Johns Hopkins Bloomberg School of Public Health has appointed Sonia Angell, MD, MPH, as a Bloomberg Professor of the Practice of American Health in the Department of Epidemiology. This is an endowed position supported by the Bloomberg American Health Initiative with funding from Bloomberg Philanthropies.
Angell is a physician and expert in public health, policy, and systems change, and has over 15 years’ experience in government at the local and global levels. While serving in senior leadership positions in the New York City Department of Health and Mental Hygiene from 2004 to 2011 and from 2014 to 2019, Angell led a series of efforts to improve the quality of the food supply. These included the country’s first sodium warning labeling requirement and trans fat use restrictions in restaurants; the introduction of food procurement nutrition standards for all New York City government agencies; and the creation of the National Salt Reduction Initiative, now expanded to include sugar reduction in the food supply.
Angell’s expertise in nutrition programs and food policy will inform her work chairing the Bloomberg American Health Initiative’s steering committee on Food Systems for Health, the updated name of the focus area originally called Obesity and Food Systems.
“Dr. Angell is a preeminent national expert in food and nutrition, and also a skilled public health leader with broad experience at the local, state, and global levels,” says Dean Ellen J. MacKenzie, PhD, ScM. “We are thrilled that she is taking on this important role with the Bloomberg American Health Initiative.”
Angell served as director of the California Department of Public Health and California State Public Health Officer from 2019 to 2020. In these roles, Angell helped lead the state through the first wave of the COVID-19 pandemic. As Deputy Commissioner of the New York City Department of Health and Mental Hygiene from 2014 to 2019, Angell spearheaded integrating traditional public health with health care delivery systems approaches, including the use of health information technology, to increase health impact and reduce inequities. Her team also provided technical assistance for the city’s first e-cigarette license and tobacco retail-reduction policies. Angell oversaw the New York City Health Department’s first Heart Follow-up Study in 2010, and fielded again in 2018, which included the first representative, population-based assessment of sodium intake at the local level and provided objective measures of the leading risk factors for poor health.
“Dr. Angell’s phenomenal experience and expertise will inform and inspire new efforts to improve our food supply and advance health and well-being in this leadership role in the Bloomberg American Health Initiative,” says Joshua M. Sharfstein, MD, director of the Initiative.
From 2011 to 2014, Angell led the Global Noncommunicable Diseases Unit at the Centers for Disease Control and Prevention. She coordinated efforts across the CDC’s centers and with the World Health Health Organization and other global partners. In collaboration with the Pan American Health Organization, her unit launched the Global Standardized Hypertension Project, aimed at improving blood pressure control across the Americas.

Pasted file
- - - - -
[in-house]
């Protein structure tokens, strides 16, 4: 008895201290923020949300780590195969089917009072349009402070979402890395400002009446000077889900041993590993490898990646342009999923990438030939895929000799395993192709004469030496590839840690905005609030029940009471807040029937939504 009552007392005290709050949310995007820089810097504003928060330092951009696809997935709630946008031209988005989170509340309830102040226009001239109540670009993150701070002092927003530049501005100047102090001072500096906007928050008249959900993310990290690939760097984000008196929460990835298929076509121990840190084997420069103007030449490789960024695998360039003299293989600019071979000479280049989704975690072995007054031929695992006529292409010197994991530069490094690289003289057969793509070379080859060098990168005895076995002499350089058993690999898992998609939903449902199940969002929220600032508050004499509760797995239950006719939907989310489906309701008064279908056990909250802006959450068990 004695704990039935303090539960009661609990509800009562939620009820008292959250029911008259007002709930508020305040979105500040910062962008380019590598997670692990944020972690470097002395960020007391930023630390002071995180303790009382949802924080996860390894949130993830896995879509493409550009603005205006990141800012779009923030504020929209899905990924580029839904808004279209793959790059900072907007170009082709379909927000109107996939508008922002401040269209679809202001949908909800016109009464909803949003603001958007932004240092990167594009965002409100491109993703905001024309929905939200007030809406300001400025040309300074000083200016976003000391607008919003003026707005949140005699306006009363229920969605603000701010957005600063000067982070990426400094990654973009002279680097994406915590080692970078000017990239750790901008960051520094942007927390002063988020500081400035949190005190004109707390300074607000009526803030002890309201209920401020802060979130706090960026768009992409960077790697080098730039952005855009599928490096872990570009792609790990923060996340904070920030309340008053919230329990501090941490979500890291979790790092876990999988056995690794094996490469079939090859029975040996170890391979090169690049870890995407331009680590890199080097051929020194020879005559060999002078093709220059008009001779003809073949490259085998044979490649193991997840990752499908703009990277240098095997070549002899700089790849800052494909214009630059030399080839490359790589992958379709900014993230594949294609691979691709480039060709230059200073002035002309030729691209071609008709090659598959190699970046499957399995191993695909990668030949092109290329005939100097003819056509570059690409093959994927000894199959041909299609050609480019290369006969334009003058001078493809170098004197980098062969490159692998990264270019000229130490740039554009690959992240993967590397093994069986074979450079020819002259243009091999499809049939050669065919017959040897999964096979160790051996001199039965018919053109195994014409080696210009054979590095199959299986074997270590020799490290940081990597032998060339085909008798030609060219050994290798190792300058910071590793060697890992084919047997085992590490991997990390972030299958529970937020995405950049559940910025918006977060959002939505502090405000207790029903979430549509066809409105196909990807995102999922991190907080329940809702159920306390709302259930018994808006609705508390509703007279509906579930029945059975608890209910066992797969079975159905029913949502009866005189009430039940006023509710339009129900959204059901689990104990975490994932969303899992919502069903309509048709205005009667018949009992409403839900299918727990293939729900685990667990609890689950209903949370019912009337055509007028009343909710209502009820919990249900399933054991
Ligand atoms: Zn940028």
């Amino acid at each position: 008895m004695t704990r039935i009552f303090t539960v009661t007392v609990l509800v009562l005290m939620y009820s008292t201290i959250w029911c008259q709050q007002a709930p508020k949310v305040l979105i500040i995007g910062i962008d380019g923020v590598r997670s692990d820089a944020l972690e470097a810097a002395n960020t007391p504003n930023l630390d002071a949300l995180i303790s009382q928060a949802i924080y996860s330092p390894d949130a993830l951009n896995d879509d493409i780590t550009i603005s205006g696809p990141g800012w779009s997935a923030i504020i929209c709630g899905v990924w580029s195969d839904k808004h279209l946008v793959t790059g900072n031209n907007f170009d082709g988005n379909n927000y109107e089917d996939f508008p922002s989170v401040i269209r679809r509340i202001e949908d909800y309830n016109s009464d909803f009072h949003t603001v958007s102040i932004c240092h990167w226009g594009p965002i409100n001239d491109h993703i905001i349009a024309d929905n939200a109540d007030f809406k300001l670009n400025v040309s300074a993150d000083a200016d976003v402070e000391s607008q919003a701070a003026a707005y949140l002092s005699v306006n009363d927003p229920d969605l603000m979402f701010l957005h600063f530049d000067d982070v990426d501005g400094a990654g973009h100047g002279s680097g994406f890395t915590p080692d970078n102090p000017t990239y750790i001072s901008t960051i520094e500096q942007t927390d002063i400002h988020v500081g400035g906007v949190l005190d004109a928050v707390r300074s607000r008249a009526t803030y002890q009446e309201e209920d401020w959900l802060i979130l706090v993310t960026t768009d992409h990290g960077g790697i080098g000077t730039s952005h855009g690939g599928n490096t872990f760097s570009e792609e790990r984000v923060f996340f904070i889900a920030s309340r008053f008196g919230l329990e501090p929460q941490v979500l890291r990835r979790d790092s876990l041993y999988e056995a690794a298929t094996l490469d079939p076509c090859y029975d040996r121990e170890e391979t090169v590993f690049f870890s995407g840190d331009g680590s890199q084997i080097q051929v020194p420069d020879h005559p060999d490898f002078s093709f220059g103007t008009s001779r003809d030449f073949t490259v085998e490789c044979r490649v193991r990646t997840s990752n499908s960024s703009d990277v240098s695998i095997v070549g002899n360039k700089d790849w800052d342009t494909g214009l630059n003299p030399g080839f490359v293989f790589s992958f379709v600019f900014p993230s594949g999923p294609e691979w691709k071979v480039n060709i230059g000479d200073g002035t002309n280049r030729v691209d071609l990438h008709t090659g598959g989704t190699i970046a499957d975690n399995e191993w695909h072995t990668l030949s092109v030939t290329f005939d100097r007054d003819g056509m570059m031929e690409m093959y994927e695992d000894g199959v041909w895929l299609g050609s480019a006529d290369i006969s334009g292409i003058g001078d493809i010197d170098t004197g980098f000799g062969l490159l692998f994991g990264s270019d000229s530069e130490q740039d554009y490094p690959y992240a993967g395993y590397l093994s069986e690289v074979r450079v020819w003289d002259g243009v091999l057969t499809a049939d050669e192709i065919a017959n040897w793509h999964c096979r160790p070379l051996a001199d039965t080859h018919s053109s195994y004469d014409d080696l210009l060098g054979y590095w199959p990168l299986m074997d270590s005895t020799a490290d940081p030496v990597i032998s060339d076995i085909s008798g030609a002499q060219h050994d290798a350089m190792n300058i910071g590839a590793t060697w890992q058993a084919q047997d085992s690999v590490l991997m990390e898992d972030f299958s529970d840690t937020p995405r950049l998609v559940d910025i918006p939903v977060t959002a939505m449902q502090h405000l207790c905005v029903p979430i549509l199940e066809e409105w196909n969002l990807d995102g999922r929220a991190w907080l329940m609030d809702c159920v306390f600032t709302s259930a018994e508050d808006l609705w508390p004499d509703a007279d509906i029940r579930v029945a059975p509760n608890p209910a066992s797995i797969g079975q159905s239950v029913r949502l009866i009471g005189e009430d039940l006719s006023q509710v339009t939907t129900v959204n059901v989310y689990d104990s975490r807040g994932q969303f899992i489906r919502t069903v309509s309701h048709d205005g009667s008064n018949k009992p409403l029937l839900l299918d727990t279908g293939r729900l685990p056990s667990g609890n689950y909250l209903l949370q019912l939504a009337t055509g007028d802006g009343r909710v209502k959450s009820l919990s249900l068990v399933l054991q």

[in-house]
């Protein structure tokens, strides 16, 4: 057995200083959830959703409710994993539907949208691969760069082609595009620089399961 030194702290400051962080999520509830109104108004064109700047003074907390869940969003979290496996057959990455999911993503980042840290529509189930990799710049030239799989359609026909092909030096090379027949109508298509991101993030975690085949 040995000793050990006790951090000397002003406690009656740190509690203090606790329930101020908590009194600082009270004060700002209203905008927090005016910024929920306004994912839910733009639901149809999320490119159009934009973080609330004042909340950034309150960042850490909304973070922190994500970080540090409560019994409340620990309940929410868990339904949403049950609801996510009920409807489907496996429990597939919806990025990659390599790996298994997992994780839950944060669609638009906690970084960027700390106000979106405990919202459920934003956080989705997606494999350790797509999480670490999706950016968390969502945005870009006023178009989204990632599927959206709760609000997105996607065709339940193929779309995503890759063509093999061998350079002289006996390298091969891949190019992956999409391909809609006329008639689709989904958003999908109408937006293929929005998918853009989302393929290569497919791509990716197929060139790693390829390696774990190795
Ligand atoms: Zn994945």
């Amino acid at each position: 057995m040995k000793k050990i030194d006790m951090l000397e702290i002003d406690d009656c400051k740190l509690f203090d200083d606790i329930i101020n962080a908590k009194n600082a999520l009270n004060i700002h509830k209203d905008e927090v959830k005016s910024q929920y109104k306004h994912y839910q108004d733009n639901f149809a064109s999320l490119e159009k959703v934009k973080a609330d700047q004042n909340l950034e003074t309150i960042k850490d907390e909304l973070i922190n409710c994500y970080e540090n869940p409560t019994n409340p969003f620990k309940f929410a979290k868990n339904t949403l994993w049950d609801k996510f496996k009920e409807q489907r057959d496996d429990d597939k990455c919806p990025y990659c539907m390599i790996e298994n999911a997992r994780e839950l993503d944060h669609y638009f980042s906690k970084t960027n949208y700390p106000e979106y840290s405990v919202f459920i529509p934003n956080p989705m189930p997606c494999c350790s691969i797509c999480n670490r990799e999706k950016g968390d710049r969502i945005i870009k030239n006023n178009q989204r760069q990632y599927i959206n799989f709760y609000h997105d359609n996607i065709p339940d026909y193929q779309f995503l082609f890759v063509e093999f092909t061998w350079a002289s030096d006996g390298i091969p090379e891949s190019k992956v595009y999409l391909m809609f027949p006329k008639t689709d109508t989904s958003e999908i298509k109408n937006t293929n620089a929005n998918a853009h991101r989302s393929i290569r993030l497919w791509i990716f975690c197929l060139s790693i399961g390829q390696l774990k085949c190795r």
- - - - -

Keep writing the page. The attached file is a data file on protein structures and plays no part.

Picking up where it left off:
“There are few people with the combination of epidemiological expertise and policy experience of Dr. Angell,” says David Celentano, ScD, chair of the Bloomberg School’s Department of Epidemiology. “She will contribute tremendously to our teaching, research, and practice.”
Angell is board certified in internal medicine and remains clinically active. She received her medical degree from the University of California San Francisco, and completed an Internal Medicine residency at Brigham Women’s Hospital. She has a diploma in Tropical Medicine and Hygiene from the London School of Hygiene & Tropical Medicine and a Master of Public Health degree from the University of Michigan.
Angell is a former Robert Wood Johnson Clinical Scholar and a Fellow of the Aspen Institute Health Innovators Program. She was also the 2020 recipient of the American Heart Association’s Chairman’s Award and is an elected member of the National Academy of Medicine.
“Congratulations to Dr. Angell as she joins Johns Hopkins at this critical time for American public health,” said Michael R. Bloomberg, founder of Bloomberg Philanthropies and WHO Global Ambassador for Noncommunicable Diseases and Injuries. “Her deep experience across the country, including crucial leadership roles at New York City’s Department of Health and Mental Hygiene where she helped pioneer innovative new policies, will strengthen the Initiative’s extraordinary efforts to advance health and save lives.”
This professorship endowment is part of the Bloomberg American Health Initiative, which provides endowment support to at least 25 positions. The Initiative focuses on addressing major health challenges facing the nation, including food systems for health, environmental challenges, addiction and overdose, violence, and adolescent health.
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